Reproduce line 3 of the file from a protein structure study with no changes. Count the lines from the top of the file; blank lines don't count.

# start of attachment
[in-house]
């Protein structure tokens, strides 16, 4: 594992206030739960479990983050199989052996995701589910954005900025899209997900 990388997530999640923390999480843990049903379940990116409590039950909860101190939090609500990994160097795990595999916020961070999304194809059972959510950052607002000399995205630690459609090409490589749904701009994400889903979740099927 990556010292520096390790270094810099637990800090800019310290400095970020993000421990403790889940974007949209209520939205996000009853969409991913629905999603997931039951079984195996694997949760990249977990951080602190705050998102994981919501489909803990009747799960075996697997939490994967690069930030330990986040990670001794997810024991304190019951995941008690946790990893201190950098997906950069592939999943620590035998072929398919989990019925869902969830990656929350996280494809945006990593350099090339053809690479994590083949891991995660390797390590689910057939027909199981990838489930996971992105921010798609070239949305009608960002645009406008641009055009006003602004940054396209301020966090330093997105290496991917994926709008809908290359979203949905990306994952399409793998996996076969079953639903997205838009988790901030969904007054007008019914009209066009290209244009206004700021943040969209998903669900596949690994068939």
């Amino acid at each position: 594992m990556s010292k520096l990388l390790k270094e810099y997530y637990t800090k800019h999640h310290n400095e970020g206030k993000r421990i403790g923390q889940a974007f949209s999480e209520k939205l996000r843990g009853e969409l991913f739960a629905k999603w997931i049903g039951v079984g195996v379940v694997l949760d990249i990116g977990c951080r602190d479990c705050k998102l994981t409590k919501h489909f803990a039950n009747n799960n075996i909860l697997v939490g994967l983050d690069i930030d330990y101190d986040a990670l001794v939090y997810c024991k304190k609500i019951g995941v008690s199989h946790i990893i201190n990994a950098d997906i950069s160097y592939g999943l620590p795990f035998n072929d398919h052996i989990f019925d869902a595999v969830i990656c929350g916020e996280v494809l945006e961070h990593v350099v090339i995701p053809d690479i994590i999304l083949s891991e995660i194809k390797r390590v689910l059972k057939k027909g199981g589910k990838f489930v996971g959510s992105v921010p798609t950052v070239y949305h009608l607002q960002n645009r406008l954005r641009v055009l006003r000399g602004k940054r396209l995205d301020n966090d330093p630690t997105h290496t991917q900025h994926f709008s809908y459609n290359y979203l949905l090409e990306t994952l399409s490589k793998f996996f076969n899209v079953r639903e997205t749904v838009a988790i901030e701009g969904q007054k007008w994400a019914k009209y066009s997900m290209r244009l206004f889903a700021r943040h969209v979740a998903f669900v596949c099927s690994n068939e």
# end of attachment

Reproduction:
């Amino acid at each position: 594992m990556s010292k520096l990388l390790k270094e810099y997530y637990t800090k800019h999640h310290n400095e970020g206030k993000r421990i403790g923390q889940a974007f949209s999480e209520k939205l996000r843990g009853e969409l991913f739960a629905k999603w997931i049903g039951v079984g195996v379940v694997l949760d990249i990116g977990c951080r602190d479990c705050k998102l994981t409590k919501h489909f803990a039950n009747n799960n075996i909860l697997v939490g994967l983050d690069i930030d330990y101190d986040a990670l001794v939090y997810c024991k304190k609500i019951g995941v008690s199989h946790i990893i201190n990994a950098d997906i950069s160097y592939g999943l620590p795990f035998n072929d398919h052996i989990f019925d869902a595999v969830i990656c929350g916020e996280v494809l945006e961070h990593v350099v090339i995701p053809d690479i994590i999304l083949s891991e995660i194809k390797r390590v689910l059972k057939k027909g199981g589910k990838f489930v996971g959510s992105v921010p798609t950052v070239y949305h009608l607002q960002n645009r406008l954005r641009v055009l006003r000399g602004k940054r396209l995205d301020n966090d330093p630690t997105h290496t991917q900025h994926f709008s809908y459609n290359y979203l949905l090409e990306t994952l399409s490589k793998f996996f076969n899209v079953r639903e997205t749904v838009a988790i901030e701009g969904q007054k007008w994400a019914k009209y066009s997900m290209r244009l206004f889903a700021r943040h969209v979740a998903f669900v596949c099927s690994n068939e």